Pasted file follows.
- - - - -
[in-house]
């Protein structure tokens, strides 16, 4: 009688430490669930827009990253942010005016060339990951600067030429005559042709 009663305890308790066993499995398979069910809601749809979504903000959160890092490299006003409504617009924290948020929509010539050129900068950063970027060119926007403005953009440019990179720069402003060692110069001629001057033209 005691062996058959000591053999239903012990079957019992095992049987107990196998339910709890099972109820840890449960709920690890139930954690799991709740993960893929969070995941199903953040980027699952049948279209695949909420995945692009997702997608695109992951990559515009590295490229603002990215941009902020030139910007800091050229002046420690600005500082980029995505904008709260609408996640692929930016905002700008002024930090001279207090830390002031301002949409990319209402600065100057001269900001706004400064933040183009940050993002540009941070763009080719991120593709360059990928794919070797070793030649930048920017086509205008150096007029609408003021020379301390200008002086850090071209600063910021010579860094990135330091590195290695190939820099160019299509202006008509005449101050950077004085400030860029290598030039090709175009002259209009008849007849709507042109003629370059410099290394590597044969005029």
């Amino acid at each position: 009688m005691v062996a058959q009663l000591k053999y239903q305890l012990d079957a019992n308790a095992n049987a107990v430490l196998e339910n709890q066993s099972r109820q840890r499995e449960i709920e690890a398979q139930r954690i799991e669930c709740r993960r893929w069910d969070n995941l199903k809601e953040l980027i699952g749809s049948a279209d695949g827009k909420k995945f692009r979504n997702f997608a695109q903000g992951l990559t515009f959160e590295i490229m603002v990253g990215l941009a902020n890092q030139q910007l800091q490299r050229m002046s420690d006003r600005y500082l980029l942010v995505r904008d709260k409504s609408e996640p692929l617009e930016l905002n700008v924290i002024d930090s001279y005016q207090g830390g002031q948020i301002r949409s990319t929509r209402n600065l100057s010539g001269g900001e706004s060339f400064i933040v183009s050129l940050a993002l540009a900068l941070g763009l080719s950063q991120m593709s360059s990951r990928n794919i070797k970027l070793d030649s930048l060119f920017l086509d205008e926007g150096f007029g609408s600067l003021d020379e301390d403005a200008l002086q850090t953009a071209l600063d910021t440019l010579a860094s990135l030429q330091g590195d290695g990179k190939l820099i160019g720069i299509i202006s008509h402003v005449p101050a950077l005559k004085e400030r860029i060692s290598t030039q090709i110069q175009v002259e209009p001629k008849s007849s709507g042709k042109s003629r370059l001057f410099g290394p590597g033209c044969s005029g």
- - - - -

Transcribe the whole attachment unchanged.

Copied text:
[in-house]
């Protein structure tokens, strides 16, 4: 009688430490669930827009990253942010005016060339990951600067030429005559042709 009663305890308790066993499995398979069910809601749809979504903000959160890092490299006003409504617009924290948020929509010539050129900068950063970027060119926007403005953009440019990179720069402003060692110069001629001057033209 005691062996058959000591053999239903012990079957019992095992049987107990196998339910709890099972109820840890449960709920690890139930954690799991709740993960893929969070995941199903953040980027699952049948279209695949909420995945692009997702997608695109992951990559515009590295490229603002990215941009902020030139910007800091050229002046420690600005500082980029995505904008709260609408996640692929930016905002700008002024930090001279207090830390002031301002949409990319209402600065100057001269900001706004400064933040183009940050993002540009941070763009080719991120593709360059990928794919070797070793030649930048920017086509205008150096007029609408003021020379301390200008002086850090071209600063910021010579860094990135330091590195290695190939820099160019299509202006008509005449101050950077004085400030860029290598030039090709175009002259209009008849007849709507042109003629370059410099290394590597044969005029």
């Amino acid at each position: 009688m005691v062996a058959q009663l000591k053999y239903q305890l012990d079957a019992n308790a095992n049987a107990v430490l196998e339910n709890q066993s099972r109820q840890r499995e449960i709920e690890a398979q139930r954690i799991e669930c709740r993960r893929w069910d969070n995941l199903k809601e953040l980027i699952g749809s049948a279209d695949g827009k909420k995945f692009r979504n997702f997608a695109q903000g992951l990559t515009f959160e590295i490229m603002v990253g990215l941009a902020n890092q030139q910007l800091q490299r050229m002046s420690d006003r600005y500082l980029l942010v995505r904008d709260k409504s609408e996640p692929l617009e930016l905002n700008v924290i002024d930090s001279y005016q207090g830390g002031q948020i301002r949409s990319t929509r209402n600065l100057s010539g001269g900001e706004s060339f400064i933040v183009s050129l940050a993002l540009a900068l941070g763009l080719s950063q991120m593709s360059s990951r990928n794919i070797k970027l070793d030649s930048l060119f920017l086509d205008e926007g150096f007029g609408s600067l003021d020379e301390d403005a200008l002086q850090t953009a071209l600063d910021t440019l010579a860094s990135l030429q330091g590195d290695g990179k190939l820099i160019g720069i299509i202006s008509h402003v005449p101050a950077l005559k004085e400030r860029i060692s290598t030039q090709i110069q175009v002259e209009p001629k008849s007849s709507g042709k042109s003629r370059l001057f410099g290394p590597g033209c044969s005029g």